Thursday, January 24, 2008

Save The Triborough!

There was an article in the Times the other day about a misguided effort to rename the Triborough Bridge. Elliot Spitzer wants to rename it after Robert F. Kennedy. Others names were suggested, including Andrew Haswell Green, the founding father of the Consolidation of Greater New York, so I guess those of us at the Greater New York blog should approve, but I don’t. If I were to rename the Triborough bridge, I would name it after the person who created it, and made it a model of urban transportation, Robert Moses, who really does not have anything named after him in NYC worthy of his legacy as a master builder, but I suppose that is a non-starter.

But I don’t want the name to change. The Triborough is my favorite name among NYC’s bridges and tunnels. Most of the geographic names are one-sided, named after one side of the bridge, but not the other. (The Brooklyn, Manhattan, Williamsburg, Whitestone, Queensboro,and Throg’s Neck Bridges, for starters.) Others are named after people who have fairly tangential connection to NYC (Verrazano, Lincoln, and George Washington, though he did fight a major battle in Upper Manhattan) or are hopelessly obscure (Holland, up there with Major Deegan.) Only the Queens-Midtown and Brooklyn-Battery Tunnels have names that are fair to both ends of the crossing.

But of course the Triborough doesn’t go from point A to B, it goes from point A to B to C, and its name captures that, and, much better than naming it after Andrew Haswell Green, captures the sense of New York City as a composite of its boroughs, in a bridge that connects the three most important parts of New York City (sorry Staten Island fans), Manhattan, Long Island, and the lower extension of the Hudson Valley.

And the Triborough also is part what is most distinctive after New York City’s naming pattern, naming streets and other geographical locations after numbers, not people, which has saved the city from endless debates about renaming streets (which hasn’t prevented ersatz naming of streets after prominent people that are completely irrelevant to what they are actually called.)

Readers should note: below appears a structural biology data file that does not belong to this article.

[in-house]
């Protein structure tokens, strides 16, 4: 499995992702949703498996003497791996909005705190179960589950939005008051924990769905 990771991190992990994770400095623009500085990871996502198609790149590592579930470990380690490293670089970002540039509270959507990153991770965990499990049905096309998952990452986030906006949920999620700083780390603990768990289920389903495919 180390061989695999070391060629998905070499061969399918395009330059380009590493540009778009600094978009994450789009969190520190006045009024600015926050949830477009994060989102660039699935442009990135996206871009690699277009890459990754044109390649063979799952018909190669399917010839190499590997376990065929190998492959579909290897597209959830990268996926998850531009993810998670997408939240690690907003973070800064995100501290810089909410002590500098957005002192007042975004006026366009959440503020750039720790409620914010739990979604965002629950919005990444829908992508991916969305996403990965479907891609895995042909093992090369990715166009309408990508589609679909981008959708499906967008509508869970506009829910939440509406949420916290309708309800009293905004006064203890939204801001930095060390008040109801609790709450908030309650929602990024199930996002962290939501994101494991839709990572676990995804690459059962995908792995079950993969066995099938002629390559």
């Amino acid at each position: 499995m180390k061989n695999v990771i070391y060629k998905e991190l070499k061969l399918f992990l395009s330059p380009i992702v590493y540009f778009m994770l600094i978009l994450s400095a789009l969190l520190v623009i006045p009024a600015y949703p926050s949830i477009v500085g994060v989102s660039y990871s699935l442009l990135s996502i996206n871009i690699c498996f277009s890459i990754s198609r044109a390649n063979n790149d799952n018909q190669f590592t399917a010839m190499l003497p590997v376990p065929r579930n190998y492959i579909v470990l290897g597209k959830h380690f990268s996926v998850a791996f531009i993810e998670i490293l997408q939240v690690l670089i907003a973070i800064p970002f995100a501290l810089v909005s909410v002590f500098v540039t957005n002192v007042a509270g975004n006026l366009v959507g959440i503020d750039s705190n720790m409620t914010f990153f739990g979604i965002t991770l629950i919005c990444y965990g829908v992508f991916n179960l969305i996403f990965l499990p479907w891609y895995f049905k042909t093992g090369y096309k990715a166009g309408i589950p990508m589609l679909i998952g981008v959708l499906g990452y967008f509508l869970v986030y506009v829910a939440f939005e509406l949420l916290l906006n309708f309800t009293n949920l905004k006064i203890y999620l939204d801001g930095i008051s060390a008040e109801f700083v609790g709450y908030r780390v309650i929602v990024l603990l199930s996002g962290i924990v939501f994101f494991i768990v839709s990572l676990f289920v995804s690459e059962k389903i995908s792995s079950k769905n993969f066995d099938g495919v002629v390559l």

If we most rename streets, let’s rename them after favorite numbers, not people. I would love my favorite number, 65,336 or 2 16, given proper recognition on some street somewhere, perhaps in Queens where no one will notice another confusing number. Or why not rename the diagonal between 1st Street and 2nd Street the √2 crossing? In any event, let’s keep the Triborough the Triborough!


Michael Miscione said...

Now, now, George Washington's association with New York City was more than "fairly tangential." He and his army engaged the British a number of times in important battles all over the 5-borough region, not just in a single fight in northern Manhattan. Furthermore, let's not forget that he served as the country's first president here -- his swearing-in is famously recreated in bronze in front of Federal Hall. So, IMO, George deserves his bridge. Or, I should say, bridges. There are two major spans named for him in northern Manhattan. Maybe that much is overkill.

Anonymous said...

Renaming the Triborough Bridge is a beautiful example of a stipid waste of taxpayers' money, especially during this time of economic slowdown. I don't care what the new name is, the bridge will always be the Triborough to me. BTW, long live the Interboro Parkway (with all due respect to Jackie Robinson).